Clear and obvious – or effective?

In the old industrial world you would look for the linear connections. If I do this, I will have that result. You would set a goal and then set up a linear process and work with determination towards that goal.

Same thing in communication. You would define what you do and then formulate how you do it, in order to convince people. It’s easy to think that being direct and obvious is the best way to communicate, but is it really?

In advertising one realised a long time ago that in order to motivate, create interest, and thus reach people with your message you need to communicate more indirectly. Metaphors, irony, understatements… And mixing verbal communication that talks to your left brain, and images that talks to your right…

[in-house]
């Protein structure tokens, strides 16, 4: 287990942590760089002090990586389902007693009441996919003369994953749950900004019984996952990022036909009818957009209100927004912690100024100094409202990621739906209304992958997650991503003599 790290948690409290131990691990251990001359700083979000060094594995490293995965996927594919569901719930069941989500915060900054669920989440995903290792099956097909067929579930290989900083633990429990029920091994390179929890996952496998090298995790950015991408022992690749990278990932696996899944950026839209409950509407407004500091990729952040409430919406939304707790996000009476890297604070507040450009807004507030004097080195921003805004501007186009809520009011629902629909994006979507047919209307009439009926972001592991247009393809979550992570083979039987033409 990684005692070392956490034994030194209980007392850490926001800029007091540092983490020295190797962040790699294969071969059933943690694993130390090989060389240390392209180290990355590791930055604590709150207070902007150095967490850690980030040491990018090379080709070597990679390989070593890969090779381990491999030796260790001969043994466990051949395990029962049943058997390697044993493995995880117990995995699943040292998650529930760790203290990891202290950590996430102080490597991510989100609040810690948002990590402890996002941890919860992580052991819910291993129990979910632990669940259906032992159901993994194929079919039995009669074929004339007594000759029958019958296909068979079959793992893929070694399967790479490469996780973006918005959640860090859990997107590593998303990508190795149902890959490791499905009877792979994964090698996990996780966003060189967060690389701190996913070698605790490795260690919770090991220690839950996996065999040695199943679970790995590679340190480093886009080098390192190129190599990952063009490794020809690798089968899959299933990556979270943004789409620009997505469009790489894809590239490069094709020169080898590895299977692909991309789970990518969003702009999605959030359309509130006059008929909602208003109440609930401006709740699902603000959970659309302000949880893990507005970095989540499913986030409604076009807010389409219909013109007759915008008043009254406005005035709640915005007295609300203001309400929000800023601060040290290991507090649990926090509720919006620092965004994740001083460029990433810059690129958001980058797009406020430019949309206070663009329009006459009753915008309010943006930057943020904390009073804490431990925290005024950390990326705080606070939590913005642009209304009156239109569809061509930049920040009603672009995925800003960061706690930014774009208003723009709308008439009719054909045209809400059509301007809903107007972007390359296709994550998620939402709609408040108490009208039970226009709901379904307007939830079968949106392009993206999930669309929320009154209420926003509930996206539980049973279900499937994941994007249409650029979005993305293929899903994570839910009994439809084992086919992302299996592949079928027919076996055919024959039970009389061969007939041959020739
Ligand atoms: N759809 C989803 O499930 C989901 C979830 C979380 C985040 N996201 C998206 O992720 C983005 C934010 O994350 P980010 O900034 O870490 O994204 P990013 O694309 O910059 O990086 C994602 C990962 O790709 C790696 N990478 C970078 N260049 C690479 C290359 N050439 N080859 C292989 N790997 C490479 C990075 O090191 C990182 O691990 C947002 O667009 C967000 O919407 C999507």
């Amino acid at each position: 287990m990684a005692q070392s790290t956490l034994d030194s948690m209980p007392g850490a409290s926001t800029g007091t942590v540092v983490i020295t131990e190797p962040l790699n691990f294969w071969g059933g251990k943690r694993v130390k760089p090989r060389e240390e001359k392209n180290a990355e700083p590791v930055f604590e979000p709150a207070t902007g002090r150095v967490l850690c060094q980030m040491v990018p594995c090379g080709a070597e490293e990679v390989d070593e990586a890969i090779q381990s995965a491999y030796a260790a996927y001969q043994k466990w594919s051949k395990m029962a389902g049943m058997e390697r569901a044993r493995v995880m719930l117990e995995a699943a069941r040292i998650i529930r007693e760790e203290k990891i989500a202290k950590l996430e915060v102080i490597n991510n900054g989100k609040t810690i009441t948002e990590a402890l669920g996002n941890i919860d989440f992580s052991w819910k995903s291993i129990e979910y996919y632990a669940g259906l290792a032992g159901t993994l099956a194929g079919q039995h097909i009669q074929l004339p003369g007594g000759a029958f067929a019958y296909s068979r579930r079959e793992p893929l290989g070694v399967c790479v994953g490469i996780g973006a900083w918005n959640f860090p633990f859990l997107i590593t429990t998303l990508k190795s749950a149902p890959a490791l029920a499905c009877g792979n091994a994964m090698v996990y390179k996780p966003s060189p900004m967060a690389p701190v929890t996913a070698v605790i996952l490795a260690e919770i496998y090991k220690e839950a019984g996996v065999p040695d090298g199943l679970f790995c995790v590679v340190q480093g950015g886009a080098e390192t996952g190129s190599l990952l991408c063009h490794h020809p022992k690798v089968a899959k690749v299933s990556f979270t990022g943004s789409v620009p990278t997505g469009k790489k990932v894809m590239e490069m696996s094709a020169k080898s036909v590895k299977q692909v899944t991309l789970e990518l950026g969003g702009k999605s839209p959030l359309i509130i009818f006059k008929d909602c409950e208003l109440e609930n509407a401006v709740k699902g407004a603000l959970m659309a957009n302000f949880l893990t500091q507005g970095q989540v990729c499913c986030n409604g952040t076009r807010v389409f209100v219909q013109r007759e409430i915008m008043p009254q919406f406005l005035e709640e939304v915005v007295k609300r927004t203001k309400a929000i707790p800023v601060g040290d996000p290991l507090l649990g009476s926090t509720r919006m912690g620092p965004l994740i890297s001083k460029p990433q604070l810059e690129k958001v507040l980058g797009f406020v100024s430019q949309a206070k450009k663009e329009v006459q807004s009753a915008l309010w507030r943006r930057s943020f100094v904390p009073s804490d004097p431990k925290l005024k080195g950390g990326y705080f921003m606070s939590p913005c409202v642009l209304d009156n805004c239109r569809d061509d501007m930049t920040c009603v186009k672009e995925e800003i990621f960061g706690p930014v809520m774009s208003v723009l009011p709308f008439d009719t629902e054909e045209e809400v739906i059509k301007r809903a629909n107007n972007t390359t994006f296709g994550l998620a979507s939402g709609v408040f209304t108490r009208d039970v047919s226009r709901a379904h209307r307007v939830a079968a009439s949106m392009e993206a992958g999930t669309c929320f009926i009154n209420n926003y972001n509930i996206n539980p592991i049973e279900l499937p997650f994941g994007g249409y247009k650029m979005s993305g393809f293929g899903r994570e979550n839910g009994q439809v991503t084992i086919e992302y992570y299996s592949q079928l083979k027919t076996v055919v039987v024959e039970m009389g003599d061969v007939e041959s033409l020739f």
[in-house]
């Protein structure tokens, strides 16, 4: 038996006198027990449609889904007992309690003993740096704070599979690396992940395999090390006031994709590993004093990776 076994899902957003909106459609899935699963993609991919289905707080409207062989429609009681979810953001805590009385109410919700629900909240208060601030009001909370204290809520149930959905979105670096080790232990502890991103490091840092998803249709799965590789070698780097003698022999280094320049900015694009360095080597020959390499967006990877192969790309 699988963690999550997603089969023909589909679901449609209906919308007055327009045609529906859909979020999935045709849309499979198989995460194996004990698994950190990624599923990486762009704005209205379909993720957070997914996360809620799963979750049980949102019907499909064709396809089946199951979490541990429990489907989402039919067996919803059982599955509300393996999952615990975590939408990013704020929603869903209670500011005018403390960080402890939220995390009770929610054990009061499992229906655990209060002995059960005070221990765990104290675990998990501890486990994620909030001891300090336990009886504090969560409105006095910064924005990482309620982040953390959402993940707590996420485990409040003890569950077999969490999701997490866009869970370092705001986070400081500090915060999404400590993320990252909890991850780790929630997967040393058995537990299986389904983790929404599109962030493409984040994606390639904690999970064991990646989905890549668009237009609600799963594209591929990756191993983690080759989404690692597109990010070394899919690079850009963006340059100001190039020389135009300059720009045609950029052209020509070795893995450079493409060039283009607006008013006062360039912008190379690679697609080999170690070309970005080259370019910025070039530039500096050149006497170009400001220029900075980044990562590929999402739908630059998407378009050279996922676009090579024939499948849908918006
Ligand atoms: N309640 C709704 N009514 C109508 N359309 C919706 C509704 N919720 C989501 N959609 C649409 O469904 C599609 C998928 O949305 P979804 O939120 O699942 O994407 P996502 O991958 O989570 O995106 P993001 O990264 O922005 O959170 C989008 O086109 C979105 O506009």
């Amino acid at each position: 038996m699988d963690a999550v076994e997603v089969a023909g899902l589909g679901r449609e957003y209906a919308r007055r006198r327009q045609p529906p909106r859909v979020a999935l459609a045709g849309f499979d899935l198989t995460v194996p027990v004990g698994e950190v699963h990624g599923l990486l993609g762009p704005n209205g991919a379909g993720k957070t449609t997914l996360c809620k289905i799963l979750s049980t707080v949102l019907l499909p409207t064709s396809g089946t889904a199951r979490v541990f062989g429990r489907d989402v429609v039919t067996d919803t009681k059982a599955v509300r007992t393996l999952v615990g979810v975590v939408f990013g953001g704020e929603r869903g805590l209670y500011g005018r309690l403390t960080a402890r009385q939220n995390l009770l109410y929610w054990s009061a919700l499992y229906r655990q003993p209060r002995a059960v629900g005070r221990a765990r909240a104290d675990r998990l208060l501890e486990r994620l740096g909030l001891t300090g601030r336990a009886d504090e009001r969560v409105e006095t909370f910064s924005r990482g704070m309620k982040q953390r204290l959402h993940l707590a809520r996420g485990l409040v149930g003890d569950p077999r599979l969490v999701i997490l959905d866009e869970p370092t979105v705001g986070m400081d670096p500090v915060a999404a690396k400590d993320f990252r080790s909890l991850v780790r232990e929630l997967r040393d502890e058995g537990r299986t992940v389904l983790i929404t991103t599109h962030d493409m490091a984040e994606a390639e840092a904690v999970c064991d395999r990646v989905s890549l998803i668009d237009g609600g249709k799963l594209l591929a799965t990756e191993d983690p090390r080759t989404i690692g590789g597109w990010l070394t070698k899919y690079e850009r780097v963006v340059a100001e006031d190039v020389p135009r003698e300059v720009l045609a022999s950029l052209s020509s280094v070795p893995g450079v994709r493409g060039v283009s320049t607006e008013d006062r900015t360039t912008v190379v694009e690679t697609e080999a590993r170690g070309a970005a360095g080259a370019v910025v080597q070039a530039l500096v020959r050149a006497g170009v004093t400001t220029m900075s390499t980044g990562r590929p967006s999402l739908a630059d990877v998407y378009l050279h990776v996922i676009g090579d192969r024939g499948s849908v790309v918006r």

What’s interesting is that in other areas, which also rely on good communication, the approach is rather to be linear and obvious. Enormous amounts of ”communication” are produced, with the ambition to be as clear and obvious as possible. But until someone actually takes part in your message it’s not communication, just sending.

There’s room for sensemaking in so many areas still. But when you want to involve people, think a minute about how you package the message and involve those you wish to talk to and communicate with.

See also this.

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  2. Apr 15, 2010: The golden circle – an new approach : Olle Torgny – From form to sense

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